Saturday, October 9, 2010


A scene from Air Doll.
Rubber soul

By John Esther

Hardly the Tokyo "dream home," a life-sized Air Doll floats from the kitchen to the bedroom on a daily basis. A "plain wrapper baby" mate for a master (Itao Itsuji) who wants nothing more than a lifeless "disposable darling" to serve his deflated ego, Air Doll stands for, among other things, as a metaphor for women who are to look pretty, say nothing, stay home and wait for the patriarch to return home and breathe his breath into her lifeless a(i)rea.

However, when Air Doll (Bae Doona) comes to life and enters the big world of love and dread, things take a particular turn "till death sighs."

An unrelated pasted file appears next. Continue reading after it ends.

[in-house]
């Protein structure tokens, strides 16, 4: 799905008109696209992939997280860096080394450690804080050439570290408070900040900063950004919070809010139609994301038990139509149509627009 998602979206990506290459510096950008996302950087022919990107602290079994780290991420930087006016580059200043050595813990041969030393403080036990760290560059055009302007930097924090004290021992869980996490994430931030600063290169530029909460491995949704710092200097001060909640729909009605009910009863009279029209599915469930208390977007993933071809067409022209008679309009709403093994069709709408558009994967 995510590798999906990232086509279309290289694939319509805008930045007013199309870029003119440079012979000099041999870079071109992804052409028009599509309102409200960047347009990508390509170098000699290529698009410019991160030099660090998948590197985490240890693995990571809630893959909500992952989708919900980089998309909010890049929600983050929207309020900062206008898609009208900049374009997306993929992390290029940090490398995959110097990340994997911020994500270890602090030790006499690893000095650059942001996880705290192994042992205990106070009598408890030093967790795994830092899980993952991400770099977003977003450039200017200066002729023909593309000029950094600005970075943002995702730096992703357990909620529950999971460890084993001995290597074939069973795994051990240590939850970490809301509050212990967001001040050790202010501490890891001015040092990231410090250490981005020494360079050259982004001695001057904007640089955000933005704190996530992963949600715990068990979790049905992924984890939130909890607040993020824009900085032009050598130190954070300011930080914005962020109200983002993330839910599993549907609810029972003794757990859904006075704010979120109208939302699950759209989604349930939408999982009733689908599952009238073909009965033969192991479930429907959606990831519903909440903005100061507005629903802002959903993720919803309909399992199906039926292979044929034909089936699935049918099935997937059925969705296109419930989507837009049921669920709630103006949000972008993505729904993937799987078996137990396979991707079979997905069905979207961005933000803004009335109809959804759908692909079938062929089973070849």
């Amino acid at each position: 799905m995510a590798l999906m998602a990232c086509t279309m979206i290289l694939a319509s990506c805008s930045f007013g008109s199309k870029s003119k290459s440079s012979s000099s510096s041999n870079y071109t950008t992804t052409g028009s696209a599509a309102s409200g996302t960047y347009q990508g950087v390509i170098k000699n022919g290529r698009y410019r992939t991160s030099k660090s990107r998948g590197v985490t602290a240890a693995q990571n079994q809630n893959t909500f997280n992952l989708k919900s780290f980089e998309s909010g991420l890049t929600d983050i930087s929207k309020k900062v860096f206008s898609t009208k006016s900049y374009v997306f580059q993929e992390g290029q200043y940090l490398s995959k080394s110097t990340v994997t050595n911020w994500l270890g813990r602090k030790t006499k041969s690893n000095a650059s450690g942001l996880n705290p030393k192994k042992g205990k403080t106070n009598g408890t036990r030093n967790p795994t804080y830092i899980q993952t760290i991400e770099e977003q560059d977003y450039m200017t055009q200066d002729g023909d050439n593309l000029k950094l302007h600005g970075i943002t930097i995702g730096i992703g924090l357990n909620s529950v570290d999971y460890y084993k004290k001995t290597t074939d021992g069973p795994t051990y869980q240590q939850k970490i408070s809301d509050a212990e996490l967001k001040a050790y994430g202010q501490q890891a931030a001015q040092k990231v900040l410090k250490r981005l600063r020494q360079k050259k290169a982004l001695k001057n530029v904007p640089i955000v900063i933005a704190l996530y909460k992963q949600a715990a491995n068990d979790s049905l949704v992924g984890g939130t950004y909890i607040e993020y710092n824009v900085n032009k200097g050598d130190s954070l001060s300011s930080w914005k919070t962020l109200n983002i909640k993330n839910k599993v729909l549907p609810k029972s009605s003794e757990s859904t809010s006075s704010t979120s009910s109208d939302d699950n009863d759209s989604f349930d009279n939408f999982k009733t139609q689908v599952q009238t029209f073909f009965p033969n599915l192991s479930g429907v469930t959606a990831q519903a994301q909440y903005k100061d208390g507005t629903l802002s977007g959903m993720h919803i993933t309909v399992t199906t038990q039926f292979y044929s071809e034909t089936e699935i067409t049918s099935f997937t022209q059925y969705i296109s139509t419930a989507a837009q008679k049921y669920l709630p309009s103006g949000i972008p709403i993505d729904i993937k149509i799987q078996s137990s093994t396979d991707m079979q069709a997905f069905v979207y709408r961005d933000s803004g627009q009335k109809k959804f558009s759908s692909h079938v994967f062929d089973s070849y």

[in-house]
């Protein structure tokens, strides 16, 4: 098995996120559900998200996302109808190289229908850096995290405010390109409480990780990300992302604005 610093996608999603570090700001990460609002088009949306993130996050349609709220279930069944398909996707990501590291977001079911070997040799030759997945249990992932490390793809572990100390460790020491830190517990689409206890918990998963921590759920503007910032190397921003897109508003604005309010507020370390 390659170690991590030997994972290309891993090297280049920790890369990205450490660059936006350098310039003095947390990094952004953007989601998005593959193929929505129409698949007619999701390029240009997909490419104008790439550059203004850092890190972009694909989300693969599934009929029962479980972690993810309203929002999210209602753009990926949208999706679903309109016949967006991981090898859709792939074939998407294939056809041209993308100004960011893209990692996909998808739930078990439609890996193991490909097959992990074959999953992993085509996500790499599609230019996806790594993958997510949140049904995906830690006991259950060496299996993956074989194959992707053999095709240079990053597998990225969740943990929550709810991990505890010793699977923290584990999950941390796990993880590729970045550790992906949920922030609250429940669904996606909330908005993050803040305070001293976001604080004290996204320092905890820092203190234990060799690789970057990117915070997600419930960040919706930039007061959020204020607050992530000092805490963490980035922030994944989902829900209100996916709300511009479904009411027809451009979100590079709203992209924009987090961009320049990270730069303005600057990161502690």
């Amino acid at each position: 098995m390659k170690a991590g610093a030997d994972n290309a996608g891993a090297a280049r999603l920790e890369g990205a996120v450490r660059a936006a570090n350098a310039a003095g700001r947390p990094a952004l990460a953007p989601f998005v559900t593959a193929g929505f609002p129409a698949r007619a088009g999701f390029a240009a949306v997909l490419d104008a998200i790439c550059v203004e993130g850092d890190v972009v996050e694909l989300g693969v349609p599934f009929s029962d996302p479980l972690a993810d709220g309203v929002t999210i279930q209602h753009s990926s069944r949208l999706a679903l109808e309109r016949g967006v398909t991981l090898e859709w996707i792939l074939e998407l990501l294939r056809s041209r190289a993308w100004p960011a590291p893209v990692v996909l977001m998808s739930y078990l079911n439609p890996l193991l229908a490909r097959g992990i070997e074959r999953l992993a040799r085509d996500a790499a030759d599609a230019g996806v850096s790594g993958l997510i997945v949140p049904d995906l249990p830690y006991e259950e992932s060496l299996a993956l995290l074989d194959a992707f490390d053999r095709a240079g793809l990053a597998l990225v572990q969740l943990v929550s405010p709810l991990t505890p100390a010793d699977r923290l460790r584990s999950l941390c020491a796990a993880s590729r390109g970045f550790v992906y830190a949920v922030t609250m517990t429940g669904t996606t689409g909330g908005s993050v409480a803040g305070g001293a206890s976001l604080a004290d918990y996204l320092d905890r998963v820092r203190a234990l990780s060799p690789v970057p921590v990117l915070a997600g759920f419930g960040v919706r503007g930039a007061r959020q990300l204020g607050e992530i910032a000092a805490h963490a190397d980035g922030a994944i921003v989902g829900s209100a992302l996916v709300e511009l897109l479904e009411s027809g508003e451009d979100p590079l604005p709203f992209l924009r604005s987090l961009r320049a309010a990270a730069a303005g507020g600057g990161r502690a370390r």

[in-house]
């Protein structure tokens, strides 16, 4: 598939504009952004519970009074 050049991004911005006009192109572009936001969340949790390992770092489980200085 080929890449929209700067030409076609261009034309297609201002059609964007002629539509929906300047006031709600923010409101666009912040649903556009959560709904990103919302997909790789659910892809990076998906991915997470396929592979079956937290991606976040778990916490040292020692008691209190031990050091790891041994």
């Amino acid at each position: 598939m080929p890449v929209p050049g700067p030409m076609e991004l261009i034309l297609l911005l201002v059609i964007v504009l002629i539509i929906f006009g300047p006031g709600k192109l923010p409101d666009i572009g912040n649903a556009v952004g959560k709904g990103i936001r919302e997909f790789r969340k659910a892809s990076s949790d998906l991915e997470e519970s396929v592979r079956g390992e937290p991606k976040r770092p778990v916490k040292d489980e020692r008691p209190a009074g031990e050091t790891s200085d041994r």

Far smarter than Lars and the Real Girl, the Centerpiece Film for the ID Film Festival, writer-director Hirokazu Koreeda's adaptation of the original graphic novel, Gouda's Philosophical Discourse, The Pneumatic Figure of a Girl by Yoshiie Gouda, underpins the male gaze of object as ownership a la Shohei Imamura (Insect Woman; The Pornographers) while keeping a humanist sensibility a la Akira Kurosawa (Ikuru; Dreams) with an aesthetic reminiscent of Nagisa Oshima (In the Realm of Senses; Max mon amour) and a outlook not unlike Kenji Mizoguchi (Life of Oharu; Ugetsu) -- if we are going to respectfully compare Koreeda to other Japanese directors.


(Air Doll screens tonight, 10 p.m., at Los Angeles' National Center for the Preservation of Democracy, located at 111 N. Central Avenue, Los Angeles, CA 90012.  For more information:

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